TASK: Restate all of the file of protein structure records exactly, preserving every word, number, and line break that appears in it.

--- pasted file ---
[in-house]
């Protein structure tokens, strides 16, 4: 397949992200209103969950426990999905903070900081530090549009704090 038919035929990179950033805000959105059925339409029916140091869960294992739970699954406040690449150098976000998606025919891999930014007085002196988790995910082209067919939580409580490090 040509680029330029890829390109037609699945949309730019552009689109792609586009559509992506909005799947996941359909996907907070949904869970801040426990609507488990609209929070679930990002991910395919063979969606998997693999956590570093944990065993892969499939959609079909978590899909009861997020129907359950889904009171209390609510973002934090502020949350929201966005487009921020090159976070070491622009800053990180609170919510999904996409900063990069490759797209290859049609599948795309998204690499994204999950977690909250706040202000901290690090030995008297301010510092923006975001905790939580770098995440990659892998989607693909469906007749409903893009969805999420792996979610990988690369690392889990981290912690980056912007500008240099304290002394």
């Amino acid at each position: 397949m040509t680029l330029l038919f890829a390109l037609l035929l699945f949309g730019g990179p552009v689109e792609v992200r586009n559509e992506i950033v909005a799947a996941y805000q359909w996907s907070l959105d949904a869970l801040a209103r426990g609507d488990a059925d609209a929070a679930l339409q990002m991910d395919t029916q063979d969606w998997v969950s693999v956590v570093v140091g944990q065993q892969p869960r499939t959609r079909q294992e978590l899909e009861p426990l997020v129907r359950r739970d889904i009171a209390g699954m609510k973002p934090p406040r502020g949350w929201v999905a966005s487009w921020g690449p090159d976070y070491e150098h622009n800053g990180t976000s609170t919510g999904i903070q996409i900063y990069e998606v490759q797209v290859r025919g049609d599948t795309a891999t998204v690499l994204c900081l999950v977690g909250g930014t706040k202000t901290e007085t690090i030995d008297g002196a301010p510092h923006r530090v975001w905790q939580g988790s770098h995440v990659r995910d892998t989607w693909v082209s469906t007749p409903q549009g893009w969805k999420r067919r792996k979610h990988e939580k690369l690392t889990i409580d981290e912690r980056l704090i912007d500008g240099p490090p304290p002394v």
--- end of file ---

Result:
[in-house]
């Protein structure tokens, strides 16, 4: 397949992200209103969950426990999905903070900081530090549009704090 038919035929990179950033805000959105059925339409029916140091869960294992739970699954406040690449150098976000998606025919891999930014007085002196988790995910082209067919939580409580490090 040509680029330029890829390109037609699945949309730019552009689109792609586009559509992506909005799947996941359909996907907070949904869970801040426990609507488990609209929070679930990002991910395919063979969606998997693999956590570093944990065993892969499939959609079909978590899909009861997020129907359950889904009171209390609510973002934090502020949350929201966005487009921020090159976070070491622009800053990180609170919510999904996409900063990069490759797209290859049609599948795309998204690499994204999950977690909250706040202000901290690090030995008297301010510092923006975001905790939580770098995440990659892998989607693909469906007749409903893009969805999420792996979610990988690369690392889990981290912690980056912007500008240099304290002394």
């Amino acid at each position: 397949m040509t680029l330029l038919f890829a390109l037609l035929l699945f949309g730019g990179p552009v689109e792609v992200r586009n559509e992506i950033v909005a799947a996941y805000q359909w996907s907070l959105d949904a869970l801040a209103r426990g609507d488990a059925d609209a929070a679930l339409q990002m991910d395919t029916q063979d969606w998997v969950s693999v956590v570093v140091g944990q065993q892969p869960r499939t959609r079909q294992e978590l899909e009861p426990l997020v129907r359950r739970d889904i009171a209390g699954m609510k973002p934090p406040r502020g949350w929201v999905a966005s487009w921020g690449p090159d976070y070491e150098h622009n800053g990180t976000s609170t919510g999904i903070q996409i900063y990069e998606v490759q797209v290859r025919g049609d599948t795309a891999t998204v690499l994204c900081l999950v977690g909250g930014t706040k202000t901290e007085t690090i030995d008297g002196a301010p510092h923006r530090v975001w905790q939580g988790s770098h995440v990659r995910d892998t989607w693909v082209s469906t007749p409903q549009g893009w969805k999420r067919r792996k979610h990988e939580k690369l690392t889990i409580d981290e912690r980056l704090i912007d500008g240099p490090p304290p002394v």